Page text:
Springfield Daily Citizen reporters Steve Pokin and Jackie Rehwald took a deep dive into domestic abuse in Springfield. Their months long efforts resulted in extensive multi-part series “Living in Fear”.
Few have taken such an in-depth look at domestic violence in Springfield, which is ranked number one in reported domestic violence per 100,000 in the state of Missouri. So, we took the opportunity to ask Steve Pokin and Jackie Rehwald about some of their observations.
Question: What did you find most enlightening through the process of your reporting?
I learned the many reasons why victims find it difficult and dangerous to leave their abuser. Two reasons I had not given much thought to was that the victim still might love the abuser and the fact that they have children together.
I learned that Springfield police diligently try to help victims through referrals to various nonprofit organizations such as the Greene County Family Justice Center, Harmony House, and the Victim Center. Jackie and I saw this first-hand during our ride-alongs with two different police officers.
I personally did not know that choking/strangulation was so often used in domestic assault.
I was surprised to learn how difficult it is to prosecute these types of criminal cases and how often the victim refuses to cooperate with prosecutors. But I also had the opportunity to be at a sentencing hearing in which the prosecutor played videos of “jail visits” between the offender and his victim. I saw how he looked at her and heard the abusive things he said to her to pressure and control her.
Question: Where is the greatest gap in the legal system, nonprofits, and/or community?
I found it enlightening that no one in Missouri appears to have any data that would shed light on whether batterer intervention classes actually work.
One gap, I believe, is that the counselors and therapists who offer the classes have little or no contact with the nonprofits who work with victims, and no contact with prosecutors.
Regarding the legal system, I was surprised to learn that federal prosecutors in Springfield rarely charge abusers with the federal crime of being in possession of a firearm by someone who has previously been convicted of misdemeanor sexual assault.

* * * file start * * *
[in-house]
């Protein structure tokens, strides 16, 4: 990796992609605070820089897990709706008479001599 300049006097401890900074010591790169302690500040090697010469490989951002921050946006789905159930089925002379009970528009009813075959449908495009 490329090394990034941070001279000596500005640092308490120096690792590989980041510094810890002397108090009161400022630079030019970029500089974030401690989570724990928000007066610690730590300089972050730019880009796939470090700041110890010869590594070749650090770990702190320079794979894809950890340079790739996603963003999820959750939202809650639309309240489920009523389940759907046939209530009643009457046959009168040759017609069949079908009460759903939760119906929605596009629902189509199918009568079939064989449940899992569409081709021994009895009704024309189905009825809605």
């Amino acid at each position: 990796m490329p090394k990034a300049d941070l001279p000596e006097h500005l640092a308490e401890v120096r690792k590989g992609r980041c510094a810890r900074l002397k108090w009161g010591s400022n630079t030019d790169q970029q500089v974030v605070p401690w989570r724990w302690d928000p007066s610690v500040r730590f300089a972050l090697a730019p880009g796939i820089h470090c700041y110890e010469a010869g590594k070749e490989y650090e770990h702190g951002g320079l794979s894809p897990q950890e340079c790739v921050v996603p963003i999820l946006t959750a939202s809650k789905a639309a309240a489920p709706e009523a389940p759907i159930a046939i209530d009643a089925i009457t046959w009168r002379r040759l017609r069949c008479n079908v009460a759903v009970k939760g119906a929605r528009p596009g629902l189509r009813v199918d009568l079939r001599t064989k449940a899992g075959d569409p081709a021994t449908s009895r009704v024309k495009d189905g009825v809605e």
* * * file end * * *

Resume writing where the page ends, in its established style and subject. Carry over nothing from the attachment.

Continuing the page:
The federal law was passed in 1996 — called the Lautenberg Amendment — as a specific way to address the problem of domestic violence. This tool is hardly ever used in Southwest Missouri.
Something we heard over and over from survivors was how difficult and retraumatizing it can be for victims trying to navigate the court system. I’d love to see more free legal services made available and for the courts to be more trauma informed.
Question: If you could share one critical bit of information to the public about domestic abuse in SWMO, what would it be?
One of the main reasons victims don’t get help is because they think their situation is unique and the reason for the abuse might be their own fault. Victims might think this because often they have been isolated.
In reality, they are not alone; their situation is not unique; there is help.
In an emergency, call 911.
The Victim Center and Harmony House partner to operate the 24-hour crisis line: 417-864-7233 (SAFE).
The Victim Center is at 815 W. Tampa St., and walk-ins are welcome from 9a.m. to noon and from 1 to 5 p.m. Monday through Thursday.
The Greene County Family Justice Center, 417-874-2600.